ESPN 50th Annual Meeting

ESPN 2017


 
Do serum and urinary concentrations of Kidney Injury Molecule-1 in healthy newborns depend on birth weight, gestational age or gender?
MONIKA KAMIANOWSKA MAREK SZCZEPAńSKI ELżBIETA EWA KULIKOWSKA BARBARA BEBKO ANNA WASILEWSKA

1- Department of Neonatology and Neonatal Intensive Care, Medical University of Bialystok, Poland
2- Department of Pediatrics and Nephrology, Medical University of Bialystok, Poland
 
Introduction:

Determination of renal function in neonates can be challenging. Firstly, it is difficult to obtain timed urine samples, and blood sampling requires skills. Secondly, the renal function of normal infants is known to change considerably during the 1st year of age. Thirdly, the renal function of children up to 1 year of age should not be assessed from urine flow rate, as in this age group, glomerular filtration rate (GFR) corrected for body size is not comparable with normal adult values. All this stimulated research on biochemical markers that could be determined in untimed urine samples and predict changes in renal function. The aim of work was to establish the normal levels of serum and urinary kidney injury molecule-1 (KIM-1) in healthy full-term newborns.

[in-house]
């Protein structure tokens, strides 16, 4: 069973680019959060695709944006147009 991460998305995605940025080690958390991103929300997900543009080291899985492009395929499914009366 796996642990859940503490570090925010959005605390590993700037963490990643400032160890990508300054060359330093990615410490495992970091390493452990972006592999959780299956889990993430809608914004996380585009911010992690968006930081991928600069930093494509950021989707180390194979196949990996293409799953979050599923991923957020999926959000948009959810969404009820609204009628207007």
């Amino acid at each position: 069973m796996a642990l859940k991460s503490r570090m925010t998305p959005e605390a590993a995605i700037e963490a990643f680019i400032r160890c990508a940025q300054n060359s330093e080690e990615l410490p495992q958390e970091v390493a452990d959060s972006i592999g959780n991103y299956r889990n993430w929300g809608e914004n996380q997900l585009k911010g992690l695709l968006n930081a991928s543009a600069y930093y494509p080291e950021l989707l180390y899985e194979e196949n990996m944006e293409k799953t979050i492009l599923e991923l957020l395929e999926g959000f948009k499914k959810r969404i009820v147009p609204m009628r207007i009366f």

Material and methods:

Male and female newborns, as well as children in whom the samples were obtained in the first or second day of life, did not differ significantly in terms of their sKIM-1 and uKIM-1 levels. Gestational age correlated inversely with sKIM-1 and positively with uKIM-1.

Results:

Male and female newborns, as well as children in whom the samples were obtained in the first or second day of life, did not differ significantly in terms of their sKIM-1 and uKIM-1 levels. Gestational age correlated inversely with sKIM-1 and positively with uKIM-1.

Conclusions:

This is the first report of sKIM-1 and uKIM-1 levels in healthy full-term newborns during the first postnatal days. sKIM-1 and uKIM-1 levels correlate with gestational age, but not with birthweight and gender.